The county changes its online real-estate service after cops complain that the public is getting too much information

It seemed like a public service, a matter of convenience, a way to make government more accessible to citizens. And so the St. Louis County Department of Revenue in October began putting property records online. With the click of a mouse, anyone with a computer and Internet access could find out who owns what.

No longer. After some cops protested, the county last month changed its Web site to prevent the search of property records by the owner's name. Police in two of the county's municipalities, Florissant and Maryland Heights, said they were worried that people could find out where cops live -- and then who knew what might happen?

Never mind that anyone with bus fare can still get that information, free and without asking, by using the county's computers in Clayton. This is, after all, public information. Tom Kendrick, systems manager for the Department of Revenue, says he agreed to change the Web site, but he isn't happy about it.

"You'd be hard-pressed not to find a large county that doesn't have this out there now," Kendrick says. "To keep something from ballooning into something it probably didn't need to be, I relented and said, "All right, we'll take it off the Internet.'"

No one can point to a case in which an officer has been harmed as a result of cybersnooping through county property records. And no one -- police officers, judges or fugitives from justice -- can really breathe any easier now that the county has changed the real-estate Web site. So much of the information the county is concealing is easily available on the Internet, county Web site or no.

Just ask Harold Moranville, a private investigator in Chesterfield. For years, Moranville has been able to dig up addresses for just about anyone, using locator services on the Internet. "This has made our job so easy it's unbelievable," he says while finding the address of a reporter with an unlisted phone number. The job takes less than a minute. "I couldn't be happier. And every day, it's getting a little bit easier. Nothing's sacred anymore."

Kendrick agrees: "The issue is, nobody can really hide anymore. If you're smart enough to log onto the Internet, I can guarantee I can get you a map to your house."

Though the county's Web site still allows record searches, the user must know the address, subdivision or tax-parcel identification number. Since the Web site was changed, Kendrick says, he's been flooded with protests. "Matter of fact, I've had more hate mail for taking it off than ever I did for having it out there," he says. Complainers include collection agencies, bankers, Realtors and out-of-towners who say they're trying to find relatives, Kendrick says.

Even the police are inconvenienced. Detectives in some departments had been using the Web site for official business. Maryland Heights Police Chief Neil Kurlander says his detectives first thought the online property records would be a great investigative tool for cases ranging from money-laundering to tracking down wanted people. "It became obvious you can reverse that," Kurlander says. So he wrote an Oct. 18 letter to County Executive Buzz Westfall and the County Council raising his concerns. Kurlander says none of his officers has been harassed. "We got it pretty quick," he says. "Somebody realized very quickly the potential."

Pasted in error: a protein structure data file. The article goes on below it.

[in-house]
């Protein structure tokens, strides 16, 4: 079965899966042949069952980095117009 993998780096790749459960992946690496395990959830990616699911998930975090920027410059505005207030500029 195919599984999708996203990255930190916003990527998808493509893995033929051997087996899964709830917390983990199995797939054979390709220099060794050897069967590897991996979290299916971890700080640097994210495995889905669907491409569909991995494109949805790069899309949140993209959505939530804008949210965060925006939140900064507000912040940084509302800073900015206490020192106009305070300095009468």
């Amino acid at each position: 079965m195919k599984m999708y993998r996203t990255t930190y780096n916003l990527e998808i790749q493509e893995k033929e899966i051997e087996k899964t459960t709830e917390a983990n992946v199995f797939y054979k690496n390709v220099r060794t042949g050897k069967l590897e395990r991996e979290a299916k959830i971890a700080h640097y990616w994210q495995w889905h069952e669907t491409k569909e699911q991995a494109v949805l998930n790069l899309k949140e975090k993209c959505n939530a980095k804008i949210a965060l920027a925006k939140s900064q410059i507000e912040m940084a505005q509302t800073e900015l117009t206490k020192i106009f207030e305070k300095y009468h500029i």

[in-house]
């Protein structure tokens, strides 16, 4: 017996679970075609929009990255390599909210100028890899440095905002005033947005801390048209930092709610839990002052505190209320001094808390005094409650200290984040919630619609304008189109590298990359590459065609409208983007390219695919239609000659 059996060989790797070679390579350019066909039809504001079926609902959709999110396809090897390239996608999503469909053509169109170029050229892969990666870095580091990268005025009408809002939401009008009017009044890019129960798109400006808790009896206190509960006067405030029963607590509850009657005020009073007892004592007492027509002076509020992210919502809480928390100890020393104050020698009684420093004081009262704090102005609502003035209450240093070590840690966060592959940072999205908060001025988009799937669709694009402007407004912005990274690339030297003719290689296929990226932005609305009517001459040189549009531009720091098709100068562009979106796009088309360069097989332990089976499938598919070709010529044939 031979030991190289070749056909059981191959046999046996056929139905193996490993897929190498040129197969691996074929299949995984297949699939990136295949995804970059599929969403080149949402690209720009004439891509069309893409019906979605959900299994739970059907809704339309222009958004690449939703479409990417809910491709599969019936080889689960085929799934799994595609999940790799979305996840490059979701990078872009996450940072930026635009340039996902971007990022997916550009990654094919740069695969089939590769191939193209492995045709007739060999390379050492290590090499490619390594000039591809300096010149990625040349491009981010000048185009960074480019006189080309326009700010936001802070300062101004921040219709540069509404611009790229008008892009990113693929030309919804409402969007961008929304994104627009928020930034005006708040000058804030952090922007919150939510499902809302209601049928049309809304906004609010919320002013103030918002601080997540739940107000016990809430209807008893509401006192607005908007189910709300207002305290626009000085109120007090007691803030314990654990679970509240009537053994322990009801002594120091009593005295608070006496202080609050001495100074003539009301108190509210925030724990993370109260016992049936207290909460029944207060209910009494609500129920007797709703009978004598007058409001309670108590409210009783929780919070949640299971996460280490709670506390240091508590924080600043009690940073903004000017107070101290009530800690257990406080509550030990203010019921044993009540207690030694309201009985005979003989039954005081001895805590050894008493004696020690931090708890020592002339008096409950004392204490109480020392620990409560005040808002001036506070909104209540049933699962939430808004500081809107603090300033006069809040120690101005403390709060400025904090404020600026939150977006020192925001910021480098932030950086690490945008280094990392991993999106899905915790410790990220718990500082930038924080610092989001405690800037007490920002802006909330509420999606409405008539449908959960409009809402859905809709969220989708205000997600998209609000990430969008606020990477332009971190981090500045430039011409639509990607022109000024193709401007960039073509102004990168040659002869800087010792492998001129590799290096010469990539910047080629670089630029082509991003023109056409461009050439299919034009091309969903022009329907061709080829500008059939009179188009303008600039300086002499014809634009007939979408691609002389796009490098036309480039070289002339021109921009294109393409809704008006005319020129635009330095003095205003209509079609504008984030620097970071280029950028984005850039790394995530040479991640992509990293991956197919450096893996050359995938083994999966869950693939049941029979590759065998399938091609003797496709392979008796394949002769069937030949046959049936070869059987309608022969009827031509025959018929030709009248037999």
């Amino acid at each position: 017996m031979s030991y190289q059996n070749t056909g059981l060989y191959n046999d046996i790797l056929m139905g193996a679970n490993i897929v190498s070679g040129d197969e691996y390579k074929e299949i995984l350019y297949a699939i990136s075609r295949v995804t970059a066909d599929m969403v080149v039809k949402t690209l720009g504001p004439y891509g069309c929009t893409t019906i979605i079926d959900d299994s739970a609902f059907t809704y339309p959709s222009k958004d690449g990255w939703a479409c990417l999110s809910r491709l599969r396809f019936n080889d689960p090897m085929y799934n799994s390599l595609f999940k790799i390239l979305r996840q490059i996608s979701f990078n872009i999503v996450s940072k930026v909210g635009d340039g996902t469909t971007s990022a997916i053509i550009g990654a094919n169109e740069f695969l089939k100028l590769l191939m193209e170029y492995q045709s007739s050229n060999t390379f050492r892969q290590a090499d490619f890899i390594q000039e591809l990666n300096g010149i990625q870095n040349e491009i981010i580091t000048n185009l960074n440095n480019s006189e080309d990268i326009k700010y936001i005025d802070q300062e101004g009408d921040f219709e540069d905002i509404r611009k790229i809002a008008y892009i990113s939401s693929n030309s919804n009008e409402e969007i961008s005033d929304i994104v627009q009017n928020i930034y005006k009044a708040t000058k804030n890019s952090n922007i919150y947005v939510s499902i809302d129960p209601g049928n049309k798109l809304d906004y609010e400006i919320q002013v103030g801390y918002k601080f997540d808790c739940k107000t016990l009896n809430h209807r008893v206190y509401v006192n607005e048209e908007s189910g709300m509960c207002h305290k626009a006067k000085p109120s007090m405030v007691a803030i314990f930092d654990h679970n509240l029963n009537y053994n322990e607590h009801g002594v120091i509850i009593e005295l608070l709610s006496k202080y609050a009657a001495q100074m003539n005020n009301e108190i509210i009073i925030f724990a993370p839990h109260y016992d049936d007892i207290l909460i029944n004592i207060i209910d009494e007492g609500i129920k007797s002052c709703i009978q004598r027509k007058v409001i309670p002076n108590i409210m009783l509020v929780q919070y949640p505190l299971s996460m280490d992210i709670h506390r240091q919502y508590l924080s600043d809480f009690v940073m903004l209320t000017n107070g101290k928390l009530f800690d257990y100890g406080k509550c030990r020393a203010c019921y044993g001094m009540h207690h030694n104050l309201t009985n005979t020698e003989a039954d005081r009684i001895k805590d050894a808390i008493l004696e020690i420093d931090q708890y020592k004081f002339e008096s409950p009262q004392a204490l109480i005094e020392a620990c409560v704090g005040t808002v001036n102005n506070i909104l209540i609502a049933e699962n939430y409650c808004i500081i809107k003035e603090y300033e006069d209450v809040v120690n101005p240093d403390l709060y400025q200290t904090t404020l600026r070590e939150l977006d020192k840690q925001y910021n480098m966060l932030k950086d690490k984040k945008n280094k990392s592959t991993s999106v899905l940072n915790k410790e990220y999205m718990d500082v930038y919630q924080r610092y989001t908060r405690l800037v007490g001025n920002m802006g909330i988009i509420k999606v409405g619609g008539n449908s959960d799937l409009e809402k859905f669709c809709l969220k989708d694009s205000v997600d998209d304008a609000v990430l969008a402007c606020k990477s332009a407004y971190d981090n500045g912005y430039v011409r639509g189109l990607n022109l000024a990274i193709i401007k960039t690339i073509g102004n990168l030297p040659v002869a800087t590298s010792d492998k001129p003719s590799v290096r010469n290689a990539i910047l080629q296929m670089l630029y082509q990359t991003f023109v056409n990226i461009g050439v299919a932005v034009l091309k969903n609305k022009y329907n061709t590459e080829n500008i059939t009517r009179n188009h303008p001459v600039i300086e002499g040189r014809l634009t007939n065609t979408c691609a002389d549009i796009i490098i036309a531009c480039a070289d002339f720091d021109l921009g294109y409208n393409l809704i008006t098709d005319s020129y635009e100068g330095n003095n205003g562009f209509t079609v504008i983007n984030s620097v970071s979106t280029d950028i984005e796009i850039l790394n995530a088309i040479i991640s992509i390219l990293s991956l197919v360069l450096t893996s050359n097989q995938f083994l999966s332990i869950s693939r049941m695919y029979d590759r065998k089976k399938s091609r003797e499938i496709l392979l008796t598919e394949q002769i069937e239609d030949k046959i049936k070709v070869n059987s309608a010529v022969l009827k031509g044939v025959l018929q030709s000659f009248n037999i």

Florissant Mayor James Eagan, who also asked the county to change its Web site, says his officers occasionally get harassing phone calls that they attribute to folks' finding out where they live from county property records, though there's no way to know for sure. Eagan says it's "a hard call, a very hard call" when it comes to obfuscating public information but that police officers need the protection.

Kurlander says he recognizes that property records are public information and that anyone can search for records by name at the county assessor's office. However, that's different than getting records at your home computer, he says, because you have to sign in to get the information at the courthouse. "We wanted an audit trail," he says.

Wrong answer. The assessor's office doesn't require anyone to sign any form before using in-house computers located in the public area of the assessor's office.

Eagan says it boils down to a matter of convenience. He doesn't foresee many folks channeling their anger toward an officer into a trip to the county building. "I think most of the people are too damn lazy to do it," he says.

The county's real-estate Web site is at revenue.stlouisco.com/ias/. Property records for the city of St. Louis are not yet online.

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